Mom on Fire
Brave mother Ashley Brown made the terrifying decision to drop her 2-month-old son, James, and 3-year-old daughter, Jayda, out a third-story window to escape a fire.
While Ashley considered lowering James out the window with a rope, she thought it too dangerous for an infant, and decided to release him 20 feet in the air into a neighbor’s arms.
Ashley then utilized the rope to lower Jayda down to safety.
“I’m feeling blessed that our kids came through, and that’s all that matters,” Ashley says.
E.R. physician Dr. Travis Stork puts the 20-foot drop in perspective, and shares vital fire-safety tips.
Sleep Aides for Kids?
Parenting.com recently conducted a poll that found one in five mothers have admitted to giving children medicine to help them sleep.
Debb, a mother of three, acknowledges giving her children medication before bedtime.
“When my oldest was young, a friend of mine told me to try an over-the-counter allergy medication,” Debb says. “It didn’t work and had the complete opposite effect.
“However, my doctor suggested [giving my kids] melatonin, and that works like a charm,” Debb adds.
Pediatrician Dr. Jim Sears explains that melatonin is a hormone in the body that’s produced during sleep. Children and adults may take a supplement to help them sleep on a short-term basis; however, studies have not been conducted on long-term use of the hormone, so it is not recommended.
“Do we think it’s safe?” Dr. Sears asks. “It probably is, but we don’t know for sure. The problem is if the child is taking a blood pressure medication or has disorders such as high blood pressure, seizures or depression, he or she should not be taking melatonin."
Doctor of psychology Wendy Walsh Ph.D. says that while moms need their rest, too, and people in general don’t appreciate crying babies on planes, medicating them is not the answer.
“If we start medicating babies when they’re young and then when they have behavioral problems in elementary school, then what are we teaching them as teenagers?” she says. “We’re medicating behavior.”
“I think, starting in medical school, this [pill] culture is built into our brains and we have to move away from that,” Dr. Travis adds. “As a medical professional, only when pills are necessary should they be prescribed.”
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Diabetes: Strength Over Weakness
At 7 months old, Phil Southerland was diagnosed with type 1 diabetes, and doctors said if he made it to the age of 25, he’d be confronted with serious health problems such as blindness and renal failure.
Dr. Travis explains that type 1 diabetes is a condition where the pancreas doesn’t produce insulin, making the body unable to control glucose levels. It is usually diagnosed in childhood and, unlike type 2 diabetes, is not caused by diet, obesity and lifestyle.
“I started managing my diabetes on my own,” Phil says. “I started riding a bike when I was 12 years old; a liberating experience for me. The exercise I’ve done through my life is the reason I can still see.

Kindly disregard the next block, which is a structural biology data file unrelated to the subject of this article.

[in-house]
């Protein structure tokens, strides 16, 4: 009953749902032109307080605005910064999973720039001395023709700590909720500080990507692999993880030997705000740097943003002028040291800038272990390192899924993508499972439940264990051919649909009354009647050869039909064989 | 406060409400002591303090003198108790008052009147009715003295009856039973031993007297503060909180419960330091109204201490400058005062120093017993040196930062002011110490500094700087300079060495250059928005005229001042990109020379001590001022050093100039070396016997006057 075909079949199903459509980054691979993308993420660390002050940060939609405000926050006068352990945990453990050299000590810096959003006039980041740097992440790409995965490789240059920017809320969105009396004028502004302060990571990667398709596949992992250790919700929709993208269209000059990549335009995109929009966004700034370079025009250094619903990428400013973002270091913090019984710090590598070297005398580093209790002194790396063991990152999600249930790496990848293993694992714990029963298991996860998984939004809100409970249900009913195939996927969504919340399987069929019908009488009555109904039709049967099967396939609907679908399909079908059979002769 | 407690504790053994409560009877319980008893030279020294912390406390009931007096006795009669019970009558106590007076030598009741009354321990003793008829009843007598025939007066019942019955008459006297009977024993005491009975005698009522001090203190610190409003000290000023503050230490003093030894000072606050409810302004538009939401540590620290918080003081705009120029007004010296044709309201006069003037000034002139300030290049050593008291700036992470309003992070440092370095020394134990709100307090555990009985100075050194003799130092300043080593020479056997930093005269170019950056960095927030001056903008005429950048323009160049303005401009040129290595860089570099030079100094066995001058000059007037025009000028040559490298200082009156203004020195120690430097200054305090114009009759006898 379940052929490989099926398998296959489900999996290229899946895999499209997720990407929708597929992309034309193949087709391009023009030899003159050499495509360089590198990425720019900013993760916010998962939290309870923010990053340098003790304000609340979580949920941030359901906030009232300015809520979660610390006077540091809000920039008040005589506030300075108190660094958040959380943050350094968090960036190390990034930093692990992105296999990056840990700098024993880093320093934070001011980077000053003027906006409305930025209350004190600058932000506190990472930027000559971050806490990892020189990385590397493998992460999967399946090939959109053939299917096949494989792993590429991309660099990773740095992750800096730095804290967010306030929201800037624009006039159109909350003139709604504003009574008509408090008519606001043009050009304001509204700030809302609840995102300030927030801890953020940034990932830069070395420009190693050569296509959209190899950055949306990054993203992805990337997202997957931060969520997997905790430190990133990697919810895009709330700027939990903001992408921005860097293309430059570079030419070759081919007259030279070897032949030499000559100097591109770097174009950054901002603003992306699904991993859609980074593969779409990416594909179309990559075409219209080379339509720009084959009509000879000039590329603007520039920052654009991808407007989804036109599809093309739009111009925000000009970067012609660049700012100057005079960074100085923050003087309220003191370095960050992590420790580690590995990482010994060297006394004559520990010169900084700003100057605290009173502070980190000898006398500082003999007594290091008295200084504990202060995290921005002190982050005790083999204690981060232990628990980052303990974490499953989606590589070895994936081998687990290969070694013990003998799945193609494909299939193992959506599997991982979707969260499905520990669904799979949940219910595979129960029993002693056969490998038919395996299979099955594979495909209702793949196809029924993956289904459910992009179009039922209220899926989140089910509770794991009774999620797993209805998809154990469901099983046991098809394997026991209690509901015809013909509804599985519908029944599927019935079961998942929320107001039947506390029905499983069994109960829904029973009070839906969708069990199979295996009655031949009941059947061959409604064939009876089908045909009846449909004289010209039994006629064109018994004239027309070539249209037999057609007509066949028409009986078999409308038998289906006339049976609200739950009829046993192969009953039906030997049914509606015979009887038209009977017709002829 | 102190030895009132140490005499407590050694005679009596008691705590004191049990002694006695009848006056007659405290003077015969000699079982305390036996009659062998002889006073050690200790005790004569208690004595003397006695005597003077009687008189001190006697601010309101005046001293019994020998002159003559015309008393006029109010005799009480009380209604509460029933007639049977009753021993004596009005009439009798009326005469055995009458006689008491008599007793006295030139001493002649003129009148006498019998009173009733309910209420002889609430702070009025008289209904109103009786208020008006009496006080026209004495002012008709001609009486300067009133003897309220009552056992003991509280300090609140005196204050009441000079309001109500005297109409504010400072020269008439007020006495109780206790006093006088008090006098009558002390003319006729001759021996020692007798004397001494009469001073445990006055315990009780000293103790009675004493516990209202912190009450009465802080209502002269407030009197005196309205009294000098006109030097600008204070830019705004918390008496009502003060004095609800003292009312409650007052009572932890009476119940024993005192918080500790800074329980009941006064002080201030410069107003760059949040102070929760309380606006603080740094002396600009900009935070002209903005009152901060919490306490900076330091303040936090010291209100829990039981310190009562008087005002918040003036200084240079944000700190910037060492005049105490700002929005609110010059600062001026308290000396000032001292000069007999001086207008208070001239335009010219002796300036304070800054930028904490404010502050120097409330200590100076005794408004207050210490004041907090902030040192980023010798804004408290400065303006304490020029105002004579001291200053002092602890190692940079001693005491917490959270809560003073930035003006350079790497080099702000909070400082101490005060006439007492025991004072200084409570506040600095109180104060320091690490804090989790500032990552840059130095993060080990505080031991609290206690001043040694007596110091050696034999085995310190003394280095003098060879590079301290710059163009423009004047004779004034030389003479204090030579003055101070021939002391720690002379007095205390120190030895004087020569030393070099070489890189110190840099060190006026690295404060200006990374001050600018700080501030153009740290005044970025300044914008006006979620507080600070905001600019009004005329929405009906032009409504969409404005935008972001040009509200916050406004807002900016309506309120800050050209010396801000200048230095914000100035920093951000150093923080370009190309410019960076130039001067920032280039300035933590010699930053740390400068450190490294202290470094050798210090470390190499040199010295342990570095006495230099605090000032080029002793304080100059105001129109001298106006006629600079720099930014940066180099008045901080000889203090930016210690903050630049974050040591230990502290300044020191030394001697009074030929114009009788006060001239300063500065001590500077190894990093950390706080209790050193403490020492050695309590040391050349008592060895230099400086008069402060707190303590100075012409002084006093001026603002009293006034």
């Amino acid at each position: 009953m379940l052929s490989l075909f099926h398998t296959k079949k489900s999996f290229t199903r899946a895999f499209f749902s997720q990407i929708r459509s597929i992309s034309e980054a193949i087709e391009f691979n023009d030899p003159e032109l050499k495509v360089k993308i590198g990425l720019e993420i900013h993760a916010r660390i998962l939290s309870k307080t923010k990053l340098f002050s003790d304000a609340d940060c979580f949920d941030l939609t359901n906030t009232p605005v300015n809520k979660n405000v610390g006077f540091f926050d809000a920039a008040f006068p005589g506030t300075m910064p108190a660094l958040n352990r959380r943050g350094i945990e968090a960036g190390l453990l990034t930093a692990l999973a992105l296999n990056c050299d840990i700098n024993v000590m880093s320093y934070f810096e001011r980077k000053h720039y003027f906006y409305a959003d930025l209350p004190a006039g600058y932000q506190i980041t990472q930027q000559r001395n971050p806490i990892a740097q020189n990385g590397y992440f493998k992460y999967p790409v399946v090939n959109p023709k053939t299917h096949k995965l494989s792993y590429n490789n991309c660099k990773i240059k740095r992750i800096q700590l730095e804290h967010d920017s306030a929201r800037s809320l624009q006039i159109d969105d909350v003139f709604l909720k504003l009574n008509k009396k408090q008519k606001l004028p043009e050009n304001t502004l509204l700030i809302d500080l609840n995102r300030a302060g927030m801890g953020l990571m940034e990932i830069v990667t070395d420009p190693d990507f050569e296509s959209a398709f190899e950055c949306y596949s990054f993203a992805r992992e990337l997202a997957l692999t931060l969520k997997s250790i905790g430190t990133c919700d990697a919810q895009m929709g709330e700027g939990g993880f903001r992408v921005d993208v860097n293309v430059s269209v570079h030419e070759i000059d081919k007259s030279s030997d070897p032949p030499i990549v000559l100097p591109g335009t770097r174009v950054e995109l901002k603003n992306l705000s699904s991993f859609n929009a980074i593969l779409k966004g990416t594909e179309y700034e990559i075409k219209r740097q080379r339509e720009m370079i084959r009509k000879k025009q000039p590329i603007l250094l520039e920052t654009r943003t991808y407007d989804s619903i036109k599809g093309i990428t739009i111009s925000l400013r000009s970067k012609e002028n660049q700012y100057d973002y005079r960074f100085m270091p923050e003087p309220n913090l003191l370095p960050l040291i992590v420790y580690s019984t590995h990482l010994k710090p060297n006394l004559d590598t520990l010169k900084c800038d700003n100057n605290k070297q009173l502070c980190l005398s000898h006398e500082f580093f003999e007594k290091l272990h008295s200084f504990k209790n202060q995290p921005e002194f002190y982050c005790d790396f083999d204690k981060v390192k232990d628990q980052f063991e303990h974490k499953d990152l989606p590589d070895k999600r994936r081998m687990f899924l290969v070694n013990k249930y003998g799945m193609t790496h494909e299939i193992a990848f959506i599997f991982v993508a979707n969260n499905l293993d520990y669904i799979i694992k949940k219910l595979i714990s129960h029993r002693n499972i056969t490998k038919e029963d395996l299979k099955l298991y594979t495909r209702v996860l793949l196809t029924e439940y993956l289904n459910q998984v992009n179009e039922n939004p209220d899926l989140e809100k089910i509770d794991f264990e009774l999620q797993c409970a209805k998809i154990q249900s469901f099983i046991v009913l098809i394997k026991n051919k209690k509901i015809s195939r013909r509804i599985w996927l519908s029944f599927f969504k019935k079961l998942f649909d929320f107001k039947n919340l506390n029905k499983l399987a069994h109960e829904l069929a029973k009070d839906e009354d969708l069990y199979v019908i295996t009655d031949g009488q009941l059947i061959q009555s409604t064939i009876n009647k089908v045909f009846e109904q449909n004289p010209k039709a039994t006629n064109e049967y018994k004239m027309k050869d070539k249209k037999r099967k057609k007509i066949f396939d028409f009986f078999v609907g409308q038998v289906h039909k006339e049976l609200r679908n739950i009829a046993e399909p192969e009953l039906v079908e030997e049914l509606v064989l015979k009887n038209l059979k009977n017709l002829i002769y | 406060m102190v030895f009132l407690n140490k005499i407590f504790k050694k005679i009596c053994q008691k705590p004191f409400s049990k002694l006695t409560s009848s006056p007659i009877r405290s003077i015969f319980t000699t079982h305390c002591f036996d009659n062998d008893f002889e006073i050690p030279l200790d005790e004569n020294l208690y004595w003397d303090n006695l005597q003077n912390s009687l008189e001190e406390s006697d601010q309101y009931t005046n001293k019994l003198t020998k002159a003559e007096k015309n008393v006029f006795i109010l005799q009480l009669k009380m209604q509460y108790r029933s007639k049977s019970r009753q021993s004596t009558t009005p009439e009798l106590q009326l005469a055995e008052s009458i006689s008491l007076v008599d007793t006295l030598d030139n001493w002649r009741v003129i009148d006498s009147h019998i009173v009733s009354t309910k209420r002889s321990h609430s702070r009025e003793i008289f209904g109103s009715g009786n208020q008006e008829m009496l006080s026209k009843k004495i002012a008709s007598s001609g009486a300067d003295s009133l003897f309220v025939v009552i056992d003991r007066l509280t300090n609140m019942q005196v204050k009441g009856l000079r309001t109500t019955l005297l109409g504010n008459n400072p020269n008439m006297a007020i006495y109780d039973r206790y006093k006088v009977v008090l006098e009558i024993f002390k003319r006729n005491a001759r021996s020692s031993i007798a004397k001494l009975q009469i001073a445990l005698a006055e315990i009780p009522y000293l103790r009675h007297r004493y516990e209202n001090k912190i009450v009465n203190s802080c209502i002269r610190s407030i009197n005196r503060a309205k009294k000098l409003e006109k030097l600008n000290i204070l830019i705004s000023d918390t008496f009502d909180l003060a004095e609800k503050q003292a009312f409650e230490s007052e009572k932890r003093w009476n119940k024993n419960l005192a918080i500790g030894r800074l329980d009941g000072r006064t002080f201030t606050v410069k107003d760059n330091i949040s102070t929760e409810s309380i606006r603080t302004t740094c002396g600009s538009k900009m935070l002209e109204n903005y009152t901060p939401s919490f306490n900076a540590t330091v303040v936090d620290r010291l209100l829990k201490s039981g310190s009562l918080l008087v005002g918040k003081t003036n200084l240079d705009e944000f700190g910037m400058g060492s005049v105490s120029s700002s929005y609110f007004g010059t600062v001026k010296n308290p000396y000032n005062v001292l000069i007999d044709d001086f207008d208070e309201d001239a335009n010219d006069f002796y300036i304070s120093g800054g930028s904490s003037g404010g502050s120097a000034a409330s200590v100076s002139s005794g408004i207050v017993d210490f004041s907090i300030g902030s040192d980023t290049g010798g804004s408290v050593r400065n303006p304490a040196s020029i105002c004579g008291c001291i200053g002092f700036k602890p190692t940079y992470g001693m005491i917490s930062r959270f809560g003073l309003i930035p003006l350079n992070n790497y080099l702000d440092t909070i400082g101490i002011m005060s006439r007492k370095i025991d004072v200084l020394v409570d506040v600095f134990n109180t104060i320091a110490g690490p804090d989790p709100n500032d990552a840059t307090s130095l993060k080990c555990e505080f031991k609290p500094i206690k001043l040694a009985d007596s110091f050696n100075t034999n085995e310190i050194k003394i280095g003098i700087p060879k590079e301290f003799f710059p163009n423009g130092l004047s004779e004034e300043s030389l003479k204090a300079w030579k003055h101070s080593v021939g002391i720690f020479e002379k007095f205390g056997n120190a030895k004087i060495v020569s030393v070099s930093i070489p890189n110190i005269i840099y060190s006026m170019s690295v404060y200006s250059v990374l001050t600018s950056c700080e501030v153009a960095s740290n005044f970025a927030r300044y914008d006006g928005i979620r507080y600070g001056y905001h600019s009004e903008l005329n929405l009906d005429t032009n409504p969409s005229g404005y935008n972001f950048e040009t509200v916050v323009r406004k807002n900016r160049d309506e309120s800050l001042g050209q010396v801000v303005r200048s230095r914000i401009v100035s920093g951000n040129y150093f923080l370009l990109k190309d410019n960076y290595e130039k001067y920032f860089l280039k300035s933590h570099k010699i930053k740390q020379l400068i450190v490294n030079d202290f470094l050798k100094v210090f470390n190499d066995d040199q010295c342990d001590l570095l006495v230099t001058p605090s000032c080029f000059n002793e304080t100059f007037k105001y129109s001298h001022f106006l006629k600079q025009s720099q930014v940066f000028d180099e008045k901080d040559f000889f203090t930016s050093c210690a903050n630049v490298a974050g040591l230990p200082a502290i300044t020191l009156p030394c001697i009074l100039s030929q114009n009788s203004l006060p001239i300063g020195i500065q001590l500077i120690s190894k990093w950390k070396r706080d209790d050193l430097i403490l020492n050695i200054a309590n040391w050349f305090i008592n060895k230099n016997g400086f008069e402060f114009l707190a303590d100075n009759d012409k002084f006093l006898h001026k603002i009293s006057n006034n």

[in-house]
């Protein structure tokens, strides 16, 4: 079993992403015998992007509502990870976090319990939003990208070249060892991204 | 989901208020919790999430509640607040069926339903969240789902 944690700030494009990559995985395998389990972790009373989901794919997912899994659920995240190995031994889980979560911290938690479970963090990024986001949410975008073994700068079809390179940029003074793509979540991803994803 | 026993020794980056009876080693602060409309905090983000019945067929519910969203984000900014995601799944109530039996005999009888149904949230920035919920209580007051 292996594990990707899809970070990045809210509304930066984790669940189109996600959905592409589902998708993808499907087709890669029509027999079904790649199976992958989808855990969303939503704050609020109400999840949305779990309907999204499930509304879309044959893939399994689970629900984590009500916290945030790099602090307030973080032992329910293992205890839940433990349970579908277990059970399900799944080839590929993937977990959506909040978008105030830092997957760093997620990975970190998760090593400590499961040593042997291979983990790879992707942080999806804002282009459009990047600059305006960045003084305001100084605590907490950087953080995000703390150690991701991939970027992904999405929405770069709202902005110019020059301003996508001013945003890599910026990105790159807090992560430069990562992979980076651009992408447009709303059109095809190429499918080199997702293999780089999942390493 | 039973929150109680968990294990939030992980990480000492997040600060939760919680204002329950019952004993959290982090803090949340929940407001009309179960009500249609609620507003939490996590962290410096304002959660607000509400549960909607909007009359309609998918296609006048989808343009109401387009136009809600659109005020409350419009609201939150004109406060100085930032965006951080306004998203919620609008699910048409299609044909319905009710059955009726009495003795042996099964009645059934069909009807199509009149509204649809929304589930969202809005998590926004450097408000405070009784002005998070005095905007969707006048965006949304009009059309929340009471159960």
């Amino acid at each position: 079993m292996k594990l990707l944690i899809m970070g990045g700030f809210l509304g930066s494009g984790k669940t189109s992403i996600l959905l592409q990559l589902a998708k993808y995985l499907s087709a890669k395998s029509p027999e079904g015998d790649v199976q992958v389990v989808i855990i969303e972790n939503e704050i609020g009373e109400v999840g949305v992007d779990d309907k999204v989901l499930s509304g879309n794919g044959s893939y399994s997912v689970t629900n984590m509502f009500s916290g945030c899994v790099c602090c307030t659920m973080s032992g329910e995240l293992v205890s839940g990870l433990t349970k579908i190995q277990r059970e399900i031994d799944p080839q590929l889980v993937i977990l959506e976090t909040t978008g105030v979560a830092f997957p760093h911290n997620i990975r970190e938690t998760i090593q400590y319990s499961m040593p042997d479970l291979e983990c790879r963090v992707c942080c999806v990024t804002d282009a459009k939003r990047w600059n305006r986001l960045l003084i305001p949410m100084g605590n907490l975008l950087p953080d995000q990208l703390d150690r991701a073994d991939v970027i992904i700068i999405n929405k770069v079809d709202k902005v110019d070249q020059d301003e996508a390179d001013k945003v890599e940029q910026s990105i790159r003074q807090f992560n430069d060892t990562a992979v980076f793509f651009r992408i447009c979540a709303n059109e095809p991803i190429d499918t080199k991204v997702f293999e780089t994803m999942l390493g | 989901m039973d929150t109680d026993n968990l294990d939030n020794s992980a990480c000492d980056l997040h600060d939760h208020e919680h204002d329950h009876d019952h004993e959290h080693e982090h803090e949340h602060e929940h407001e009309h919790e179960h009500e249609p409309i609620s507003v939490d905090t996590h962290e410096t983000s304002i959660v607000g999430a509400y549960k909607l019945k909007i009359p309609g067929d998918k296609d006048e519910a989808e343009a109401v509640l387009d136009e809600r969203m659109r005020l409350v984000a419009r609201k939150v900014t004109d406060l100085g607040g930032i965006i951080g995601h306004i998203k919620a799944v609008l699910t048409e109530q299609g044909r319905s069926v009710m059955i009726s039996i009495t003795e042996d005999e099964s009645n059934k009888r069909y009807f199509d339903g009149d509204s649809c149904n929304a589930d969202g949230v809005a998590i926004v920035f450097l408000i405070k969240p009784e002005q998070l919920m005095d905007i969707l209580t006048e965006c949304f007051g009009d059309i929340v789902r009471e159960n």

“Diabetes is not your crutch,” Phil continues. “It can be your biggest strength.”
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Scented Candle Dangers
Scented candles and air fresheners may fill your home with pleasant aromas, but 20 percent of people report sensitivities to inhaling these products, especially those with asthma.
Dr. Sears cautions that children’s lungs are still developing, making them even more sensitive to the fumes.
“As [scented candles] are burning,” ear, nose and throat specialist Dr. Drew Ordon says, “they can emit soot, tar and benzene, which are known irritants to the lungs and upper airway.”
Soy and beeswax candles are known to emit less soot, and checking the ingredients on air freshener labels for words like fragrances, perfumes and thalates can help to avoid irritants.
“Another natural way to get fragrance is to bake some cookies,” OB/GYN Dr. Lisa Masterson “Dried flowers and pine needles are also natural ways to put a nice, fresh scent in the air.”
• Halting halitosis: Dr. Travis shares tips for banishing bad breath.
Finish Your Antibiotics
Amber writes via Facebook:
I recently got over pneumonia, my fever went away and I thought I was better, but now I am experiencing sharp pains in my chest when I take a deep breath or cough. Do I have to go back to the doctor or should I just finish the antibiotics he prescribed me the first time?
Dr. Travis explains that Amber’s first mistake was probably not finishing her antibiotics, which may have lead to pleurisy. Pleurisy is the inflammation of the lining of the chest that leads to chest pain and can be caused by bacterial infections such as pneumonia and tuberculosis.
To help prevent pleurisy, always be sure to finish prescribed antibiotics even if your symptoms seem to subside.